I was nineteen the first time I read Augustine. His Confessions was required reading for all the freshmen at Lincoln Christian University, a cornfield Bible college in the heart of Illinois. I remember very little about reading it except the ongoing discussion among my classmates about whether to pronounce his name ah-gus-teen or uh-gus-tin (the more pretentious among us, myself included, opting for the latter). I somehow survived the discussion group, despite skimming large portions of it, before placing it on my “books to sell to unsuspecting freshmen for a marginal discount” shelf.
Seven years later, I read it again—but under different conditions. I was still a young adult, of course, but now I was leading a small young adults ministry at a neighborhood church in Pittsburgh. I was trying to help them make sense of their lives even as I was trying to make sense of my own. I was also a first-year seminary student at Trinity School for Ministry and, always looking for opportunities to lessen the workload, I discovered a way to read Confessions for two courses. I fully intended to speed-read it before writing a four- to six-page paper flexible enough to fit the requirements of both classes. This time, though, Augustine resisted my tactics.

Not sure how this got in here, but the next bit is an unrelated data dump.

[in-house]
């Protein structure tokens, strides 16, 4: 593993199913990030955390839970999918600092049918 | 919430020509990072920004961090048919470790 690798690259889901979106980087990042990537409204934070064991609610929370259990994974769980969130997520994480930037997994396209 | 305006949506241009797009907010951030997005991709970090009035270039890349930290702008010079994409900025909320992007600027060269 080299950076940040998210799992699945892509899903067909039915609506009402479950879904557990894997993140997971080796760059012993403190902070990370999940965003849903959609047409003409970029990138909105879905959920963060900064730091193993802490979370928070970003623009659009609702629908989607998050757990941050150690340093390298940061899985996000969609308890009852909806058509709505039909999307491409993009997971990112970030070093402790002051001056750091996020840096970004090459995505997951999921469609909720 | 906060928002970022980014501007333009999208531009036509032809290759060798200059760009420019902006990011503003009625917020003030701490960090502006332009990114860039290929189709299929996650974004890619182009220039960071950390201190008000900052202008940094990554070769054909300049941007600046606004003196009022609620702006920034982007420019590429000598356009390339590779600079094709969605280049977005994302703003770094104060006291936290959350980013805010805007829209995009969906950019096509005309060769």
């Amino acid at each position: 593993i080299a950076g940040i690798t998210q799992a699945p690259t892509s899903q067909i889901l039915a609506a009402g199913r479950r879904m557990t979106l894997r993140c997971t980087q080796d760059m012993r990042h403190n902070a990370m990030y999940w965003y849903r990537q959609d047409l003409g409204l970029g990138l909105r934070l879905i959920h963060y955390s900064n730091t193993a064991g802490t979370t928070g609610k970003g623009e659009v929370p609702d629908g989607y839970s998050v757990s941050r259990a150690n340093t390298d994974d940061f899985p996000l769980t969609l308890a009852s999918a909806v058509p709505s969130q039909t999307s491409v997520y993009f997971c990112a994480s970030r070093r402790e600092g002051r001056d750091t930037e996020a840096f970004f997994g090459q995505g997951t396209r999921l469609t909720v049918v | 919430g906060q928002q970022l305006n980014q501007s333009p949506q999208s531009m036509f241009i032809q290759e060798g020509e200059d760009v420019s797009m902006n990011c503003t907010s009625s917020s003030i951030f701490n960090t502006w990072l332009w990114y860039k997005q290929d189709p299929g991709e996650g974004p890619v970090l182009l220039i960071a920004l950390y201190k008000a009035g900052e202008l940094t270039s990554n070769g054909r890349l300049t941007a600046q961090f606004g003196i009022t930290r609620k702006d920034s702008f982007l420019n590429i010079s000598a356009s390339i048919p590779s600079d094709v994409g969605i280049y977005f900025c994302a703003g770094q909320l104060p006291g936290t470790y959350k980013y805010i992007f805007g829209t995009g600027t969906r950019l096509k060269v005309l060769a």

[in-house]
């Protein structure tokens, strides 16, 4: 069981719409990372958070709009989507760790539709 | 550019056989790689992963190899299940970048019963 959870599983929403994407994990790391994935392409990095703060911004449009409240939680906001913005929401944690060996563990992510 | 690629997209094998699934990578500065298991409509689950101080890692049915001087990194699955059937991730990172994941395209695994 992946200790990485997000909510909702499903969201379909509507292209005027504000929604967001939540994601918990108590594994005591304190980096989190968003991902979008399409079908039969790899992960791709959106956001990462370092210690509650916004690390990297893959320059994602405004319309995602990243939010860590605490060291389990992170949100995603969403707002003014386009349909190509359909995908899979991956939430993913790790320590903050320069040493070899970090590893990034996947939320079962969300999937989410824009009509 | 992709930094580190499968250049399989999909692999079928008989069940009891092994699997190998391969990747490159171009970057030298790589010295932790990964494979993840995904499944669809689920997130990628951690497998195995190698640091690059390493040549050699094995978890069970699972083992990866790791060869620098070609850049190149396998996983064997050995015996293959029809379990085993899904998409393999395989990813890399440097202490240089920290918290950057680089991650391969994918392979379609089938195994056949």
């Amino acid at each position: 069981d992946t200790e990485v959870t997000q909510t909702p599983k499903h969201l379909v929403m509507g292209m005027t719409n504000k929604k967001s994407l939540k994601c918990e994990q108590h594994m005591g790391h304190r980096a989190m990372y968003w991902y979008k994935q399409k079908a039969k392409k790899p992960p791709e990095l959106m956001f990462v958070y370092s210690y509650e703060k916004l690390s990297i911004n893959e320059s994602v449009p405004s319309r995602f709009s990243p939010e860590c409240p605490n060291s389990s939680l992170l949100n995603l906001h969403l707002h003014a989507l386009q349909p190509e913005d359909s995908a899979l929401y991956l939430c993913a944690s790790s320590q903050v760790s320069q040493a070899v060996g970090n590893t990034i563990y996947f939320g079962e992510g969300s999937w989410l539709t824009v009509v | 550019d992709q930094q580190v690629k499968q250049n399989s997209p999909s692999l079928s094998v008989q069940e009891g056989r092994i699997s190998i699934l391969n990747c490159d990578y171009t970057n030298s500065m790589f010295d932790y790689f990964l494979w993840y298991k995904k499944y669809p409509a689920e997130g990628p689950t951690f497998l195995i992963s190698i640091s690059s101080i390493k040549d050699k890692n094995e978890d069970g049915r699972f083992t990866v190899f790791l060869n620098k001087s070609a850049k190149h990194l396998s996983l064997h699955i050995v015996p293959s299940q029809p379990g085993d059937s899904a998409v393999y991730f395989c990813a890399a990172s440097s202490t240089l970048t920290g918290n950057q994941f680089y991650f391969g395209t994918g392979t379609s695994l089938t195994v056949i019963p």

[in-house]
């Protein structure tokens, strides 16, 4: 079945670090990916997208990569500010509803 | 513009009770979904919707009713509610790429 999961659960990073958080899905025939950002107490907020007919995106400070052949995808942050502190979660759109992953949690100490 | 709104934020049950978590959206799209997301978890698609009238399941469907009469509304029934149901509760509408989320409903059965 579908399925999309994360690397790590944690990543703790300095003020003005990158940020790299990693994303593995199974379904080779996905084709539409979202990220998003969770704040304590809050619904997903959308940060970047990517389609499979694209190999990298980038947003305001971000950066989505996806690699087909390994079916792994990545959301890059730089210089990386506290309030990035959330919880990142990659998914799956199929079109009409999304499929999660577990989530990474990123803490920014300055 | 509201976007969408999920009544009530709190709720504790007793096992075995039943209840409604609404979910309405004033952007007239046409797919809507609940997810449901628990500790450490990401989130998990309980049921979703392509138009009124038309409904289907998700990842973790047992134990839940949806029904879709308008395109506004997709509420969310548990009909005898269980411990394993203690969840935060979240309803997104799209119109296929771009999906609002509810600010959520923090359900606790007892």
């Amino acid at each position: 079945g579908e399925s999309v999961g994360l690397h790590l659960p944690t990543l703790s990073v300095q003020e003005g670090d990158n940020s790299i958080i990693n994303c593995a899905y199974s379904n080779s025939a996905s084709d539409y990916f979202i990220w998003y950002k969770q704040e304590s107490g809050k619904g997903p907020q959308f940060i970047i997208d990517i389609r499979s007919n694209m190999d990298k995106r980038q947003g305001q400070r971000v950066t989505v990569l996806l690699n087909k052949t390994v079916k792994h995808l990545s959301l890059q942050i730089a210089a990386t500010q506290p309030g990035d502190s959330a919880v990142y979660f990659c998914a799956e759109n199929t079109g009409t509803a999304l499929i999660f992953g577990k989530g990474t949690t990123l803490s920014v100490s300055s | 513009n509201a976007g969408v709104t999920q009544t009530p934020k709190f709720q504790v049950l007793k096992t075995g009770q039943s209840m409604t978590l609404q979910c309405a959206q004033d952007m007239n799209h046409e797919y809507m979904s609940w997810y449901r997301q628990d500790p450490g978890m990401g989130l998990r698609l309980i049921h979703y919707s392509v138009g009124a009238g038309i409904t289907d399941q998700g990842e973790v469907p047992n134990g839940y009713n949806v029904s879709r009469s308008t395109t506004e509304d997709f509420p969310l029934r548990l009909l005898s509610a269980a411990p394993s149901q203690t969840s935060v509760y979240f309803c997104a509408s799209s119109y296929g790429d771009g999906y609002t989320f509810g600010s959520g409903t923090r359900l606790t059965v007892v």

Reading, it seems, has as much to do with conditions as with content. Adjustments like those I had undergone between my first year of college and my first year of seminary led to a wildly different experience of the same book. What I had once skimmed, I now savored. What I had once added to a shelf of books to sell, I now added to my shelf of books to read again and again.
As I read Confessions for the second time, I remember thinking, Augustine sounds like he could be someone in my young adults ministry. This ancient book, written sixteen-hundred years before the burst in neuroscientific research about young adulthood, felt more relevant than any of the books written about that age bracket in the past decade. And as I neared the end of my second reading, I didn’t just feel like I was reading about the young adults in my church. I felt like I was reading about myself.